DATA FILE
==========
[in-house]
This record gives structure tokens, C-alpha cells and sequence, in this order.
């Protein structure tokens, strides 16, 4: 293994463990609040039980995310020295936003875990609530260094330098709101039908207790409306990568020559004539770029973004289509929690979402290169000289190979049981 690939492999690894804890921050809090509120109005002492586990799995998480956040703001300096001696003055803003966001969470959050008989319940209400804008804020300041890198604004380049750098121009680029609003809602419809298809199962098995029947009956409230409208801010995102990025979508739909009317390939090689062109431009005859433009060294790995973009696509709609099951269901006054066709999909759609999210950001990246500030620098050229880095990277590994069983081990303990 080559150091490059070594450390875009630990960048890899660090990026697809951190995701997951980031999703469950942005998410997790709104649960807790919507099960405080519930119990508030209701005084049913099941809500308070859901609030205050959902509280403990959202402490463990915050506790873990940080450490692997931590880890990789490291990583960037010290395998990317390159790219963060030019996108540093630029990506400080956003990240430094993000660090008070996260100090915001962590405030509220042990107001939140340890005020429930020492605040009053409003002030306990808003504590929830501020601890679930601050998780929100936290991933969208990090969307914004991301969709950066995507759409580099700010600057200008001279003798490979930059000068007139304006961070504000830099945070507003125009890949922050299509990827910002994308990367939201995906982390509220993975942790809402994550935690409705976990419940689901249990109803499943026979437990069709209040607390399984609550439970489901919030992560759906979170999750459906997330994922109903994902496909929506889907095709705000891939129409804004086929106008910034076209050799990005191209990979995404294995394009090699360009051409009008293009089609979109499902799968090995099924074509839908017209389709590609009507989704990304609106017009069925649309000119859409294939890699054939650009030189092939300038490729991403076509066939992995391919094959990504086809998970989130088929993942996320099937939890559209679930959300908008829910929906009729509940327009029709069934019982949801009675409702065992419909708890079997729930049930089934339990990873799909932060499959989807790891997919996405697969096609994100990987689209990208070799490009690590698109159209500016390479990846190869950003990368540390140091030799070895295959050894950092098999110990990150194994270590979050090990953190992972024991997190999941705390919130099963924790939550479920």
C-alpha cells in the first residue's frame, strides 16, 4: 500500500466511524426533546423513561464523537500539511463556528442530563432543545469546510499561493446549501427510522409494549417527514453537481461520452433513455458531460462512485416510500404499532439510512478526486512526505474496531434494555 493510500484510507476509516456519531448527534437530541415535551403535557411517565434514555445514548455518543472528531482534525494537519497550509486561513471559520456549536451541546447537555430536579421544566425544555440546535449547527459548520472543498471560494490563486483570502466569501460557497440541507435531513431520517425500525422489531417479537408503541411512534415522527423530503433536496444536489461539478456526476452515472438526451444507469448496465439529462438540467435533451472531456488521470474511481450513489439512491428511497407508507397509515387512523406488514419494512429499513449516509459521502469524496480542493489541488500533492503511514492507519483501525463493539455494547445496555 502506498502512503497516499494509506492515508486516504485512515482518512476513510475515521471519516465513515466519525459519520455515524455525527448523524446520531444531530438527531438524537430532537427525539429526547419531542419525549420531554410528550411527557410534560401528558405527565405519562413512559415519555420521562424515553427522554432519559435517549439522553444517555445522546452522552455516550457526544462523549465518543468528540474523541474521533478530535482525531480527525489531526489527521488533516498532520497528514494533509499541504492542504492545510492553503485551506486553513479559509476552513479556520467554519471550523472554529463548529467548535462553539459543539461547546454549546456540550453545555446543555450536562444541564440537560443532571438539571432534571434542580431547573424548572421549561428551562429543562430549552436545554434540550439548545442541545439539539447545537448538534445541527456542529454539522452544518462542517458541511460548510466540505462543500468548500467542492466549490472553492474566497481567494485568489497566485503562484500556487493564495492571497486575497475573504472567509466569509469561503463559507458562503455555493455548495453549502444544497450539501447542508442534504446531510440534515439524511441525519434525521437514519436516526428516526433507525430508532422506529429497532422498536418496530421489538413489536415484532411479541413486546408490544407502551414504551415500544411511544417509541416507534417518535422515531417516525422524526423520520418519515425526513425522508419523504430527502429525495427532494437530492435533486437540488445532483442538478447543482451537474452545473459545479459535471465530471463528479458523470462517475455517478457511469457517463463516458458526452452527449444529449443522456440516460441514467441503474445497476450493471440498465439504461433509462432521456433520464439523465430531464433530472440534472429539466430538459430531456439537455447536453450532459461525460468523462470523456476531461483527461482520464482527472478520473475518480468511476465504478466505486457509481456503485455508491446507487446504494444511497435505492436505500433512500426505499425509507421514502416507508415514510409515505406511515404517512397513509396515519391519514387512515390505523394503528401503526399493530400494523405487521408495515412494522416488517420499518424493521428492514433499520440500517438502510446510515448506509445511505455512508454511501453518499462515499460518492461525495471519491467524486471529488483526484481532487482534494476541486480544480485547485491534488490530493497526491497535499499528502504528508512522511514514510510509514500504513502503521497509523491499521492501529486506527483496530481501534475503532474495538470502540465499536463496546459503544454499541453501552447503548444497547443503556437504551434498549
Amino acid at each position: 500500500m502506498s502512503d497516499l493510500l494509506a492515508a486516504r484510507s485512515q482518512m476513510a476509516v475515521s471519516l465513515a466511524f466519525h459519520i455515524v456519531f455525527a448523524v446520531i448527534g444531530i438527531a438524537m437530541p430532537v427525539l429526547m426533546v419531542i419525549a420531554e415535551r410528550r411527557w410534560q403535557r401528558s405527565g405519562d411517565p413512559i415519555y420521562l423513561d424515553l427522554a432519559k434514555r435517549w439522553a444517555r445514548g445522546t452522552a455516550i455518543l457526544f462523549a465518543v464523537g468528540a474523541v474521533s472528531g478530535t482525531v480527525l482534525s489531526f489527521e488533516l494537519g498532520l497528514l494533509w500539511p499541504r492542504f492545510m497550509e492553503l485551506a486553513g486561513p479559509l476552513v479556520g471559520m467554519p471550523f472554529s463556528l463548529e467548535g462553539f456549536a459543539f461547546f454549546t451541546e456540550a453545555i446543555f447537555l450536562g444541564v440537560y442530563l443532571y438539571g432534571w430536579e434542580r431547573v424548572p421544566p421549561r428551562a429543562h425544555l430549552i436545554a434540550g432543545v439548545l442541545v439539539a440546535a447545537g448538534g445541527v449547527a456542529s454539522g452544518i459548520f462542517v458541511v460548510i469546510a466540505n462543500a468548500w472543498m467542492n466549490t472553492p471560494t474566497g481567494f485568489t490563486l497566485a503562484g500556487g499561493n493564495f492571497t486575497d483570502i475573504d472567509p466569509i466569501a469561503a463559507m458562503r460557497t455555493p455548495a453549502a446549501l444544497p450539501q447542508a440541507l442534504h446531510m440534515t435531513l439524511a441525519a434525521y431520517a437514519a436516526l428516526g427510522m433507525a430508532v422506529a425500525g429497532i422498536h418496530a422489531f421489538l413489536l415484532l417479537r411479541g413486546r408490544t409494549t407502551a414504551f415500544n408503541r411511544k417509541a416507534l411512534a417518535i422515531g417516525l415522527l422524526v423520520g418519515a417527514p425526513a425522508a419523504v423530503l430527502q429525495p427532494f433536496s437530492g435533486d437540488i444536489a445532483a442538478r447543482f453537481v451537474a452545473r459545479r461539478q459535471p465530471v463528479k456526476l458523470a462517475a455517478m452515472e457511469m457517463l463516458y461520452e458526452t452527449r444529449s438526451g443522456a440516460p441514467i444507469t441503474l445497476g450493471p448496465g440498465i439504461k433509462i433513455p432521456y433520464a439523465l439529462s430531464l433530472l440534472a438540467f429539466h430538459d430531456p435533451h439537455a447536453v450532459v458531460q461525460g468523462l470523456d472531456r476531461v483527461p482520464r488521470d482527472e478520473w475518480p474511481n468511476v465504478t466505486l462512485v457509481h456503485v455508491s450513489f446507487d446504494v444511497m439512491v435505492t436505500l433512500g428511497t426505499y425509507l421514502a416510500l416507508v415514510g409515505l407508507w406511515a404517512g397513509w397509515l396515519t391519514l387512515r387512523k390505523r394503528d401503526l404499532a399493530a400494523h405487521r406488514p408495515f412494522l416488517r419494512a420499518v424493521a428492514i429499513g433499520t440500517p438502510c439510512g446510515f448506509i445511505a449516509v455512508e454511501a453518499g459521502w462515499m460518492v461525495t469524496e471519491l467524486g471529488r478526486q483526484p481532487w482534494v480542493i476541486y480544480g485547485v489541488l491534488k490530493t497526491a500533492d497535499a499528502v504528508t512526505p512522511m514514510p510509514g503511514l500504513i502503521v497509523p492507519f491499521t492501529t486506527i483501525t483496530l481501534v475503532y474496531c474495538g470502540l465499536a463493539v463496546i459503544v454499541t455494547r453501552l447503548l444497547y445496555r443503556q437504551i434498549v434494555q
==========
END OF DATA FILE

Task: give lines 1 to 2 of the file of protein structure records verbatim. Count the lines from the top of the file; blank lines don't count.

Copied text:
[in-house]
This record gives structure tokens, C-alpha cells and sequence, in this order.